Germany to keep nuclear energy until at least April 2023

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Germany to keep nuclear energy until at least April 2023
Economy and Climate Minister Robert Habeck speaks at a press conference. Photo: picture alliance/dpa | Kay Nietfeld

The German government is extending the life of some nuclear power plants to help alleviate the energy crisis this winter.


Economics and Climate Minister Robert Habeck, of the Greens, announced on Tuesday that two of Germany’s three remaining nuclear power plants will likely run until April 2023.

All three plants were originally scheduled to be shut down at the end of this year, according to German government plans that go back two decades. The Greens originally negotiated an exit from nuclear power while in government with the Social Democrats in 2002.


Currently, nuclear power supplies only about six percent of German electricity, with natural gas, coal, wind, and solar all making up larger shares. But as electricity and gas prices rocket up and the government considers a cap on the price of gas, Habeck has announced the plants will stay on for at least a few extra months to help alleviate the burden.

READ ALSO: Germany puts two nuclear plants on standby in energy U-turn

The FDP, which sits in government with the Greens, indicated they would want the nuclear plants to remain running in exchange for supporting a Gaspreisdeckel - a cap on the price of gas this winter.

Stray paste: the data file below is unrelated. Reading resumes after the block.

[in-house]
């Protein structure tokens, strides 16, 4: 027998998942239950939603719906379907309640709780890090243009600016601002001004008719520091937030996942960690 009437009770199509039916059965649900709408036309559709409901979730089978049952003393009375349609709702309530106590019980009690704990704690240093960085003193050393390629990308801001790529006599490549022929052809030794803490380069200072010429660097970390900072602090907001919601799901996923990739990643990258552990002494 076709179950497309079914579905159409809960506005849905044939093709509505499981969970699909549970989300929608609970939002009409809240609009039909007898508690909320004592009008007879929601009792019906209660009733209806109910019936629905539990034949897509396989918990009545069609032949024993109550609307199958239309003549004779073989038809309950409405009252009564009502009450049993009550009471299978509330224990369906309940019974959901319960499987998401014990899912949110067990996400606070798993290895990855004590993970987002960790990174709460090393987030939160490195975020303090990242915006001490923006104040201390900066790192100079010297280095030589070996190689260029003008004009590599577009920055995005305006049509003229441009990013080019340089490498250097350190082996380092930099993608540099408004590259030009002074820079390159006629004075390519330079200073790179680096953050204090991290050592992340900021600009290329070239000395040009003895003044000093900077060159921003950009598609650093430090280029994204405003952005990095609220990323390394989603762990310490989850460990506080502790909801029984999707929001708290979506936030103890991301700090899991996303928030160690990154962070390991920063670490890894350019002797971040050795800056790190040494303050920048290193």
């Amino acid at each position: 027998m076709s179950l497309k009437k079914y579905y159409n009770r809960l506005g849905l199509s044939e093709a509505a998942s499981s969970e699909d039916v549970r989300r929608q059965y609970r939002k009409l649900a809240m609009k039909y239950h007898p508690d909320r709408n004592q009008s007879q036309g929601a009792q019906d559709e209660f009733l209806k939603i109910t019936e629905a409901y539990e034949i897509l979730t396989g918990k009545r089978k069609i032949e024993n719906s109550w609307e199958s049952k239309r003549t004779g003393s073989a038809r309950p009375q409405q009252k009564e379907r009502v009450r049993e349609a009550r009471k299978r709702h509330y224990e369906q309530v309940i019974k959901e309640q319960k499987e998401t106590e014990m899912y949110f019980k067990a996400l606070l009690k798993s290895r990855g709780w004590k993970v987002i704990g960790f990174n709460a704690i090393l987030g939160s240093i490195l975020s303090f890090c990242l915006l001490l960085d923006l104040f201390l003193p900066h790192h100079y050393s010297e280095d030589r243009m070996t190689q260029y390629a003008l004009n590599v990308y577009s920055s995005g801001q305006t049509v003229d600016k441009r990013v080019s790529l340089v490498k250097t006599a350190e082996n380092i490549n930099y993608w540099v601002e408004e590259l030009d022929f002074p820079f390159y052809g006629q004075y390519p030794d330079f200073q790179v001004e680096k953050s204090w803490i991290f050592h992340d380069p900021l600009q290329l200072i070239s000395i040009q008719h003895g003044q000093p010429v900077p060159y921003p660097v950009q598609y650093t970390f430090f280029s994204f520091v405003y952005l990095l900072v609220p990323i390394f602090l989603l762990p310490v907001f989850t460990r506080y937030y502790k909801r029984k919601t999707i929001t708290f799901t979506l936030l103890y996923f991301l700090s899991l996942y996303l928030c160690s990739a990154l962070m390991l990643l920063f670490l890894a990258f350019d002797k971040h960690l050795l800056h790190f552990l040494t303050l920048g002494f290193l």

Germany’s three nuclear power plants are located in Bavaria, Baden-Württemberg, and Lower Saxony.

Lower Saxony’s will be shut off on December 31st while the other two will remain online until at least through winter and the first quarter of 2023.

Germany’s current energy crisis has led public opinion into something previously thought unthinkable - more support for nuclear energy. A recent poll found 41 percent of Germans are now in favour of using nuclear energy over the long-term.

Over 75 percent support continuing to use nuclear energy for a little while longer, to help the country get through winter.

Over three-quarters want to continue using it for at least a little while longer.

READ ALSO: Could Germany’s gas supplies last the winter?


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